52. @:43 I was listening to a pre-game show in the early 80's & they were talking about a baseball players most productive years being age 26-30. (5 years)
    That was before the good ped's though. Maybe it has changed.

  53. Just a head's up - 2012 is Joe Mauer's age 29 season and 2013 is Brian McCann's. . . .

  54. Richard Chester Says:

    @49

    In Houk's last 6 years with the Yankees from 1949-1954 he had a total of 38 PA or just over six per year. In essence they were playing with a 24 man team during that period. The Yankees held on to him because of his baseball acumen and managing potential and they did not want to lose him to another team.

  55. Lawrence Azrin Says:

    @49/Jason -
    I did not realize that Charlie Silvera was actually Yogi's back-up; your reference to him in #23 makes a whole lot more sense now. So in essence, Ralph Houk was Silvera's back-up?

  56. The Original Jimbo Says:

    @50

    Yeah, it's messed up.

    Like so many other managers that blow my mind, Ron Washington chooses to bat the weakest hitter in his entire lineup 2nd! Over the course of 162 games, you would expect this batter to come to bat 95 more times than the number 7 hitter, and 76 times more than the number 6 hitter, and so on. I just can't imagine why any manager chooses this.

  57. @43,46,51: I'm not sure what Bill James take was,but it"s pretty hard to make a case for age 27 using the 20 catchers & 10 first basemen on this page.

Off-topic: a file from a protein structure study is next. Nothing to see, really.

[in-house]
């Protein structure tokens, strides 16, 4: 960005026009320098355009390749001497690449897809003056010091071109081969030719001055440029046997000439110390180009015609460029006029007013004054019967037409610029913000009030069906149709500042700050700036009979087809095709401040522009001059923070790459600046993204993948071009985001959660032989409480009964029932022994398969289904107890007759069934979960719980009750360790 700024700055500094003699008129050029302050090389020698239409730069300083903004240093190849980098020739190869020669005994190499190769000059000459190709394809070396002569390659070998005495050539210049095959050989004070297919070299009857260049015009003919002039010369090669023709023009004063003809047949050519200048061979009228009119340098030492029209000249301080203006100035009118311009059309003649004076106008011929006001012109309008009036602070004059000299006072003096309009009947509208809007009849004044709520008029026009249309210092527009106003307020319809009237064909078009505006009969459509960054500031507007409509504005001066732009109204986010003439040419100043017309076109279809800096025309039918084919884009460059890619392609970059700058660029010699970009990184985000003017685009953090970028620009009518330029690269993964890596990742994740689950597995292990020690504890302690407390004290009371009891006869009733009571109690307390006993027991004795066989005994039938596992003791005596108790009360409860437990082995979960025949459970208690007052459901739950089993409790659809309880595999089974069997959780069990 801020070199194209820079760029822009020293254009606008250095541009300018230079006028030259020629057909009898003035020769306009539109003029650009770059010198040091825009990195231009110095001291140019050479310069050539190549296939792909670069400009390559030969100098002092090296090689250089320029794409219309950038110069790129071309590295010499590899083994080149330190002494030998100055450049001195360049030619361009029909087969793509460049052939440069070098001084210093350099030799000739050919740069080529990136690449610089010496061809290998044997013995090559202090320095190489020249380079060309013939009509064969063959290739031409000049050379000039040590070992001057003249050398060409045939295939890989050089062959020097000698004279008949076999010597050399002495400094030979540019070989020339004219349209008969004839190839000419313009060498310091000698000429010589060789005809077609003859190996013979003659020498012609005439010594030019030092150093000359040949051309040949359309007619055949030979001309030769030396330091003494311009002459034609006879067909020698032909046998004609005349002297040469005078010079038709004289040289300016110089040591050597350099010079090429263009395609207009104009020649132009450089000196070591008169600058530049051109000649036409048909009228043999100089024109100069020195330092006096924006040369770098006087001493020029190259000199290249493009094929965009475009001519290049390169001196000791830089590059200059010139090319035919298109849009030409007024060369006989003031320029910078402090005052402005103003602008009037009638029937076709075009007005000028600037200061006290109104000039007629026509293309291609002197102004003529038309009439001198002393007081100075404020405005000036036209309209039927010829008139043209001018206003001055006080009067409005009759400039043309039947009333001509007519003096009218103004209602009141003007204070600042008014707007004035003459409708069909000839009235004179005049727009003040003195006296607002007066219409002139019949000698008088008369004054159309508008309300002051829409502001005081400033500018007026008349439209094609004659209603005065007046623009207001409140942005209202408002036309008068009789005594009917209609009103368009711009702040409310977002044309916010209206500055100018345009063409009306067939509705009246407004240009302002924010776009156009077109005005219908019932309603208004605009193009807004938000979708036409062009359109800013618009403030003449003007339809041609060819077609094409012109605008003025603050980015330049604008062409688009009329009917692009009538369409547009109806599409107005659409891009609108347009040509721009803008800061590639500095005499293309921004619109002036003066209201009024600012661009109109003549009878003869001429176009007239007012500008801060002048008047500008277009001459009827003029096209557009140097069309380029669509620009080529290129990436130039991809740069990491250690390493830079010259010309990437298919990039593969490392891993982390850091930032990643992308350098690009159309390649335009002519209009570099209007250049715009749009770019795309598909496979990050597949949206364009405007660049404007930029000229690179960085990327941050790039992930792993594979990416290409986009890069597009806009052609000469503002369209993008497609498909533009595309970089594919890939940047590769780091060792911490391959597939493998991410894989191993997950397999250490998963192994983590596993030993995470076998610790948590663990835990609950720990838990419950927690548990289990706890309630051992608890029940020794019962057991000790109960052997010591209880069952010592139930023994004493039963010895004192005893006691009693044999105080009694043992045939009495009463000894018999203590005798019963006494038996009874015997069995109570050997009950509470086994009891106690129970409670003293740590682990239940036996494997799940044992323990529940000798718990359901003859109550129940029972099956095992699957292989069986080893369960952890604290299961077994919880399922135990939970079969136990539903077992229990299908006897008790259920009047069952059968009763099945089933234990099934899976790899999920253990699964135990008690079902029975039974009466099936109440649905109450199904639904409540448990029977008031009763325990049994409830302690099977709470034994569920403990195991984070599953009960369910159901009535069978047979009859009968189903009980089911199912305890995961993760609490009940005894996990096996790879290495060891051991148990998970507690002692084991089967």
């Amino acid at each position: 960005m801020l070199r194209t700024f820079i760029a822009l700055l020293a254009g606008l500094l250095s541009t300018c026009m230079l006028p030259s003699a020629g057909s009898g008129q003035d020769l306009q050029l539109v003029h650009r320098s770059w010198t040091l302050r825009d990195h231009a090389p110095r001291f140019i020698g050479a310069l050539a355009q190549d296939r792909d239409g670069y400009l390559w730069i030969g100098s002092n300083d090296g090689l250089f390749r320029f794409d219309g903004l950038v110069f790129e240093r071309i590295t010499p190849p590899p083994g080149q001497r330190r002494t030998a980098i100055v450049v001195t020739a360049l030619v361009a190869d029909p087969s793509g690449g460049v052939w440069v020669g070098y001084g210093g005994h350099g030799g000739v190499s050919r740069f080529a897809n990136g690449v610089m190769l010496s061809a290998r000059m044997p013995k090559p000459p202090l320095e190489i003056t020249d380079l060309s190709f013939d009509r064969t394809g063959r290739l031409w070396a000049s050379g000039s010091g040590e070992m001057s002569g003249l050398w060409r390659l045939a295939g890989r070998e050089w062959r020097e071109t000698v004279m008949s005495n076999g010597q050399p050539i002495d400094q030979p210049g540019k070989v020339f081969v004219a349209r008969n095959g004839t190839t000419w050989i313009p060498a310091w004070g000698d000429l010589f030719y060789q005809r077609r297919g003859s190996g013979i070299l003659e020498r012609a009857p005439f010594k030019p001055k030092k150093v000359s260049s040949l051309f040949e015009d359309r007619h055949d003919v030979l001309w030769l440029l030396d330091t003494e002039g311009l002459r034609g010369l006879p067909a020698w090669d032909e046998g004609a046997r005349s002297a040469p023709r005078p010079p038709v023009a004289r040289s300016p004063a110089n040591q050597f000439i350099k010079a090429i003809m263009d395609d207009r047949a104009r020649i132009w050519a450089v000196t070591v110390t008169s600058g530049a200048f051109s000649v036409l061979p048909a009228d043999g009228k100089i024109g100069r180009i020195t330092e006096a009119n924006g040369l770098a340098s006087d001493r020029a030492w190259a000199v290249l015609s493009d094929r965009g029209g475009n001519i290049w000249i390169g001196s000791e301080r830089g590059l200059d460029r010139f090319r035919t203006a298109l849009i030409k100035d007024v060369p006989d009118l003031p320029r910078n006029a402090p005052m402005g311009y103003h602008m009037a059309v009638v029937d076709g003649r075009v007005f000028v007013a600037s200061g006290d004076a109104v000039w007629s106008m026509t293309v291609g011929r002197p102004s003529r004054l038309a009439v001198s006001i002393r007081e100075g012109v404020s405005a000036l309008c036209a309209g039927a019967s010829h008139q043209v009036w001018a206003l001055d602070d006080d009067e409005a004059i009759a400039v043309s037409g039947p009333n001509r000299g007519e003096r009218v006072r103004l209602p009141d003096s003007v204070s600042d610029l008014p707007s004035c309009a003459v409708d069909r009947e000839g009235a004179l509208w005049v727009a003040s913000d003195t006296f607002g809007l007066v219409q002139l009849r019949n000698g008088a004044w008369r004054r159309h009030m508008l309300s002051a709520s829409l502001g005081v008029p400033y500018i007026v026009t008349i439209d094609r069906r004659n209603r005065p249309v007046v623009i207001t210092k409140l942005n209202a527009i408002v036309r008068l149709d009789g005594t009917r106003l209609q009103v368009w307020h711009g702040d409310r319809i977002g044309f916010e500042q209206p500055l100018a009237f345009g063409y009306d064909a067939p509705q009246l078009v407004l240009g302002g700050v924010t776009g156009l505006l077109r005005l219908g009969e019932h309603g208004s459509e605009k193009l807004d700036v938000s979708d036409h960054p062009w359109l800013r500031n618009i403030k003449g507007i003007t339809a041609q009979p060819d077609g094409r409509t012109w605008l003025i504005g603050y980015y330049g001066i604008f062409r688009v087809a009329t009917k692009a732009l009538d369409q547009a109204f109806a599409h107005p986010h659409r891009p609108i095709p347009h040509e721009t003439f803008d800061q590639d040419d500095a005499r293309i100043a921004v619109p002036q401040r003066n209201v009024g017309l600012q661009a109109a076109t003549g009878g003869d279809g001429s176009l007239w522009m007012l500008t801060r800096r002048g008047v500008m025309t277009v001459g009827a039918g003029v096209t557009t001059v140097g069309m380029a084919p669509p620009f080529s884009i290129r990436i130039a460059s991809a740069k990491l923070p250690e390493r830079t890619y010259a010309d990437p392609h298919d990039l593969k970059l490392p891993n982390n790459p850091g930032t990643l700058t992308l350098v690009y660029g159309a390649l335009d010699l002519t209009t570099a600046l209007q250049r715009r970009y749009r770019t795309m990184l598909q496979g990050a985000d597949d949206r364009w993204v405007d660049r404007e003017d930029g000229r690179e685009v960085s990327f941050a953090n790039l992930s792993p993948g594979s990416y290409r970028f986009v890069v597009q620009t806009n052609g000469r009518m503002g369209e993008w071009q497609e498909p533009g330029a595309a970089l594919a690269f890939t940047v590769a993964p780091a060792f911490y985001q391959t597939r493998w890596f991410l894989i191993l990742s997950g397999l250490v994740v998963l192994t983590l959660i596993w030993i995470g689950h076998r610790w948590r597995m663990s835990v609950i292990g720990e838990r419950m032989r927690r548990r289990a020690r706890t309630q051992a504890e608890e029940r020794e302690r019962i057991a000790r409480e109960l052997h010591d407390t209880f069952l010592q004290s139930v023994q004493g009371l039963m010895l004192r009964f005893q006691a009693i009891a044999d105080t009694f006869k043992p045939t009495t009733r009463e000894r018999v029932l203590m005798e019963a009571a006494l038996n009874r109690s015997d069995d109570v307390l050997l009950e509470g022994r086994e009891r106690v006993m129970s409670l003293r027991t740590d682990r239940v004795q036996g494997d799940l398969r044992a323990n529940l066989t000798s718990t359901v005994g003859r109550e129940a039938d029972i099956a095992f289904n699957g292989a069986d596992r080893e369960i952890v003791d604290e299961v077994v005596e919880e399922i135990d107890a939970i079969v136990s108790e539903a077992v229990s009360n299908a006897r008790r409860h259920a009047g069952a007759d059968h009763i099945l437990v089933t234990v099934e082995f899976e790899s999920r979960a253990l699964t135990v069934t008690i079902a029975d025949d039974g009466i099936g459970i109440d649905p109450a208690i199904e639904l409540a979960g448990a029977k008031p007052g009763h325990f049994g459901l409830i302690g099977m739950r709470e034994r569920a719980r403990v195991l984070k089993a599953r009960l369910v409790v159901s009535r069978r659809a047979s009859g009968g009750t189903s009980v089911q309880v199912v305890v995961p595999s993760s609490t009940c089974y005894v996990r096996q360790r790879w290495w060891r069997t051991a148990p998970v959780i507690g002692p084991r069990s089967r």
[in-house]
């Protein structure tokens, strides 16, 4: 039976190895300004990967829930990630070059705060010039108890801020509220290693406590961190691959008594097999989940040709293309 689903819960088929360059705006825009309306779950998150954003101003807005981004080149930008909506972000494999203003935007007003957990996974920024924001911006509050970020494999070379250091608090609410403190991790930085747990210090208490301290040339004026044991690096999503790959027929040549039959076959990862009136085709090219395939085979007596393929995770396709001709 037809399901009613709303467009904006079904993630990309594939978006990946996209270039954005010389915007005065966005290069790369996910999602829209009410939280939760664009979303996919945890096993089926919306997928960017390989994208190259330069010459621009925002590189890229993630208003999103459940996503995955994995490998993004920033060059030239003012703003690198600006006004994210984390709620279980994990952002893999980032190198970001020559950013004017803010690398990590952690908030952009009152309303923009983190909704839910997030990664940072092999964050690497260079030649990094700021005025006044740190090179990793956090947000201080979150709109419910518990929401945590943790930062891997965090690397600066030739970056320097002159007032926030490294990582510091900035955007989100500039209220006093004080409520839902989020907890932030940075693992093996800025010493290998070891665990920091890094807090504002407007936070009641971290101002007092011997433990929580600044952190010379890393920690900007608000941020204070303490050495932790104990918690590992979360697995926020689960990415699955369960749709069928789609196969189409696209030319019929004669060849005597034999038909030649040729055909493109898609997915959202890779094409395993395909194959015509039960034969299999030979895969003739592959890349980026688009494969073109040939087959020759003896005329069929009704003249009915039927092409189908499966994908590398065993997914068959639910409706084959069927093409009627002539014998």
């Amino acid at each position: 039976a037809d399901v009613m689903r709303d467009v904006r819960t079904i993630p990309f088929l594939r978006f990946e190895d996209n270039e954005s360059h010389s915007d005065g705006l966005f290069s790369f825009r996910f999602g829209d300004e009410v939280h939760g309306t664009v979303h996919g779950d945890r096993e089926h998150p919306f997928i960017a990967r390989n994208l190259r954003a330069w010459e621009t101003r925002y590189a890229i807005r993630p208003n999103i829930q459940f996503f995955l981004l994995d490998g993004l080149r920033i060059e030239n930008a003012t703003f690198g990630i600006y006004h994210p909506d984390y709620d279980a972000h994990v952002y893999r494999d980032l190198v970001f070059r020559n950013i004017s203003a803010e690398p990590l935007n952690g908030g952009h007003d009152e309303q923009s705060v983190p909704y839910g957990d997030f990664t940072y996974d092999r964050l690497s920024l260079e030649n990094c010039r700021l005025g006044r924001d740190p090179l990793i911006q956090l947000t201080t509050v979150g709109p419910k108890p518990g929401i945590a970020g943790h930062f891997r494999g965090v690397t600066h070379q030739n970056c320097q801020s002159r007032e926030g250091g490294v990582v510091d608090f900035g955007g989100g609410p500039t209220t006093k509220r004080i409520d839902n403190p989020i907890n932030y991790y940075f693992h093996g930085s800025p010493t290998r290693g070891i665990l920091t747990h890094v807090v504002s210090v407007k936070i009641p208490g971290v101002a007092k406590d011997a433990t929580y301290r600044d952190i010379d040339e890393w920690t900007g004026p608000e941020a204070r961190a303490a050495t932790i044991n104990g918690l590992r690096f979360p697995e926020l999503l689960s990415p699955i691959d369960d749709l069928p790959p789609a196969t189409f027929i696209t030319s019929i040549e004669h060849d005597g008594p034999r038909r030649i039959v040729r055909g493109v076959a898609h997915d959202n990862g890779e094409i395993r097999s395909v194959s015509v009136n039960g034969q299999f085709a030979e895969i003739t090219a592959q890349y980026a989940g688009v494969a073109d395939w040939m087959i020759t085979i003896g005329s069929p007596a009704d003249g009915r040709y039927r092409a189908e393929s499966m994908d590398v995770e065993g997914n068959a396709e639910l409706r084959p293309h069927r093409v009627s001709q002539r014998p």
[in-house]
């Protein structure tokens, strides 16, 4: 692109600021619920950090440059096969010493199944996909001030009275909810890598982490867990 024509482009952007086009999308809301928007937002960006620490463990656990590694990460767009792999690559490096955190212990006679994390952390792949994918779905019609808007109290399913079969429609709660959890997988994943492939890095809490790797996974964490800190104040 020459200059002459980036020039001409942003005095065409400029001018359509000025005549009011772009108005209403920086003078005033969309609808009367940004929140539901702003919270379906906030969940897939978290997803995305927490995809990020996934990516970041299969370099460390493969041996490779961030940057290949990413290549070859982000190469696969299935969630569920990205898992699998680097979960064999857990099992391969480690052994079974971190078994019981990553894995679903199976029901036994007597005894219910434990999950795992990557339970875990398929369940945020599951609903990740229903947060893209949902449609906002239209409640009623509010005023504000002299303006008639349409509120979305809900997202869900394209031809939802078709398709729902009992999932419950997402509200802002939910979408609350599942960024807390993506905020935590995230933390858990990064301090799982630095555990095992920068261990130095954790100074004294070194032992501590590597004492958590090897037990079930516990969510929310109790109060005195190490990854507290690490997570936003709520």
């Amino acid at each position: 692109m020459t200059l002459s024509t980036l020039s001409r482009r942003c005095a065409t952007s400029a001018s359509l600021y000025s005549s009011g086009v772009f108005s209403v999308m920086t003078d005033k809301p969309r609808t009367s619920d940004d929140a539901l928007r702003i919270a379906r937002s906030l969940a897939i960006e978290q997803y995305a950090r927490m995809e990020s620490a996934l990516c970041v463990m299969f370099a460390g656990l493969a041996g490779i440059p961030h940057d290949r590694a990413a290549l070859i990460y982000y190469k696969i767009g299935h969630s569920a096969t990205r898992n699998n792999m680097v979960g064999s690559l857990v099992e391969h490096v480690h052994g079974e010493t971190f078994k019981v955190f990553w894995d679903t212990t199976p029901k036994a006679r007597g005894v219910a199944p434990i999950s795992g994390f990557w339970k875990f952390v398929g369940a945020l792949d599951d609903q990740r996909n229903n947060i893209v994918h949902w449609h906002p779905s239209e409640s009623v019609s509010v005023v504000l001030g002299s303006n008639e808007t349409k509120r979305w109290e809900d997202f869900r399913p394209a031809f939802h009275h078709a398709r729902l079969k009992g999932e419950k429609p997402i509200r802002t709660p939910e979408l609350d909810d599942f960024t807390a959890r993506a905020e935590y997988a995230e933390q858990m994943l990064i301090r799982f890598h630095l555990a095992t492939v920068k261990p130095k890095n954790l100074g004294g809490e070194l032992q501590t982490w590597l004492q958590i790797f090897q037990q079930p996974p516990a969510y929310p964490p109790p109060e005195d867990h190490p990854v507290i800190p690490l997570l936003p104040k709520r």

58. Regarding players peak seasons: I glanced thru some players with that in mind some time ago- mostly HOFers or at least very good players with at least 10 years as a regular- and while I wasn't systematic and didn't have any hard and fast criteria it seemed to me at the time that among hitters their peak was more often at 25 or 26 years old. Pitchers were far less consistent but overall seemed to peak later.

    And I'm a little surprised that no one has commented yet on Carlos Pena being on that second list, surrounded by Hall of Famers (OK not Lee or Klu or probably Giambi or maybe Helton but still...)

  59. @57 Scott-53

    I don't understand your comment. For many of the 20 catchers and 10 first basemen on this page, their age 29 season wasn't their peak season.

  60. Frank Clingenpeel Says:

    Following through on Ed's comment, I wonder what a study of "peak seasons" by age would show, if segregated by, say, ten- or twenty-year intervals. Would the 29-year-old catcher of the 1940s fare as well as a player the same age in the '60s? And I wonder, by era, what the average "peak years" would be.

    If this all made sense to you, then you are as off-balanced by the rainout of the World Series game tonight as I am.

    See y'all tomorrow.

  61. @59: Maybe I have it wrong, but at (46 John) & (51 Lawrence) seem to be saying according to Bill James age 27 is the peak season for Major League players.

    No evidence of that from the players listed on this page. As a matter of fact some of them had noticeably down seasons at age 27. Pujols, Torre, Piazza to name a few.

  62. The Original Jimbo Says:

    Well, nobody will argue that baseball players tend to peak between about age 27-31.

    I would guess it's a little younger for catchers such as 24-28, and maybe a little older for pitchers such as 28-32.

  63. Tenace & Bagwell a couple more with noticeably down years at age 27. It's close,